Gartner Survey Shows Inside Sales Organizations Risk Losing 24% of Employees This Year

Gartner Survey Shows Inside Sales Organizations Risk Losing 24% of Employees This Year

New Research Reveals the Top Factors for Both Attracting and Retaining Inside Sales Representative According to findings from the Global Labor Market Survey from Gartner, Inc., 24% of inside sellers are actively looking for a new job right now. The top three, most common factors behind their intent to seek other jobs include dissatisfaction with the competitiveness of compensation package, manager quality and the degree of respect the organization shows employees.

The survey also highlights factors that would pull sales representatives to similar jobs in other organizations. These include a 15% increase in compensation and a more comprehensive benefits package, work-life balance, more engaging work, more development opportunities, a friendlier work environment, and highly skilled managers.

“Leaders responsible for inside sales face a high turnover risk with reps today,” said Matt Dudek, vice president in Gartner’s sales practice. “To avoid this, sales leaders not only need to craft a compelling employee value proposition to attract high-quality candidates to inside sales roles, they must make sure they are delivering on the proposition to retain talent in a competitive labor market.”

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Gartner recommends that inside sales leaders looking to improve attraction and retention for their organizations follow two key steps:

  • Address turnover and retention concerns with strategies that boost job satisfaction. A competitive compensation package is a major factor for inside sales representative retention, but sales leaders need not overinvest in compensation to retain talent. Gartner research shows that nearly 60% of inside sellers sampled did not select the competitiveness of their compensation as a top five source of dissatisfaction at their previous employers.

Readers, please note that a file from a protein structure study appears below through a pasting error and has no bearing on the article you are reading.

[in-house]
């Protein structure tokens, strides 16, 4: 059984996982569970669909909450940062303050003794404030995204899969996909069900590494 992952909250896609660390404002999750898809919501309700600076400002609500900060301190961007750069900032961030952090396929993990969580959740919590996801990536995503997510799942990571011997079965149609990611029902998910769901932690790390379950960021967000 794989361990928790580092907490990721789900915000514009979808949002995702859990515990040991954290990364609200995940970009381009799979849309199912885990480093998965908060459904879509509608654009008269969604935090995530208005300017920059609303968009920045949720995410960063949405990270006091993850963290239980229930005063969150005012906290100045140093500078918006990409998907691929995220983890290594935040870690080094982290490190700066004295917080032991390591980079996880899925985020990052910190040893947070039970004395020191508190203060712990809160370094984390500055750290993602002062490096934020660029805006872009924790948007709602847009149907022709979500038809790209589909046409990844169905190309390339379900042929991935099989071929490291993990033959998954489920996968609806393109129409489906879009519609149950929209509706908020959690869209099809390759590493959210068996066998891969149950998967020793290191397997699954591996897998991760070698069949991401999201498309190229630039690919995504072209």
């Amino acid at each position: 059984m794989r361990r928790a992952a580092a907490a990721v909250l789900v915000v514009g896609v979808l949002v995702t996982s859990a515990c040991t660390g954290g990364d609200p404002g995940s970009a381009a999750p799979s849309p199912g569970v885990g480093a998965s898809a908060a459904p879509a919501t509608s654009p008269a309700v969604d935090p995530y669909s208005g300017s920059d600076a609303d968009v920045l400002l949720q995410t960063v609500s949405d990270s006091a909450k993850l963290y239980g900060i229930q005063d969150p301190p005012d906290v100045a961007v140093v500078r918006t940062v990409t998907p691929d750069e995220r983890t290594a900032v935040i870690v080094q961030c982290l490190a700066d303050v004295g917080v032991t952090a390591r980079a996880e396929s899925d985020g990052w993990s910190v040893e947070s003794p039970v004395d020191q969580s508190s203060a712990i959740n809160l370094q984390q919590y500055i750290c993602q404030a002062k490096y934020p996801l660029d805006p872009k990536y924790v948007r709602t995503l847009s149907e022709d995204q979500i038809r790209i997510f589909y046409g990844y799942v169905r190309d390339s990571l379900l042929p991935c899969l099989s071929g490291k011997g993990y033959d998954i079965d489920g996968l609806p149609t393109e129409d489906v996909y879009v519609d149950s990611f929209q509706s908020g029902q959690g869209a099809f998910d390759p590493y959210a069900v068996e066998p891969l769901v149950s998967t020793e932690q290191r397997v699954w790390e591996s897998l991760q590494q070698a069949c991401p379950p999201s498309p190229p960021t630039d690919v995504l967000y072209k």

• Focus on more interpersonal factors that motivate inside sales representatives by improving work-life balance, ensuring more engaging work, demonstrating development opportunities, creating a friendlier work environment and employing highly skilled managers. These nonmonetary factors matter and should be emphasized in job postings, as inside sales representatives have identified these as reasons they would leave their current position for another.

“While competitive compensation is an obvious lever for attracting and retaining inside sales talent, it is often an expensive and temporary fix that covers more fundamental issues with a role. By focusing on the most common reasons inside sales staff quit beyond compensation, sales leaders can decrease turnover and potentially realize efficiency and effectiveness gains as a result,” added Dudek.

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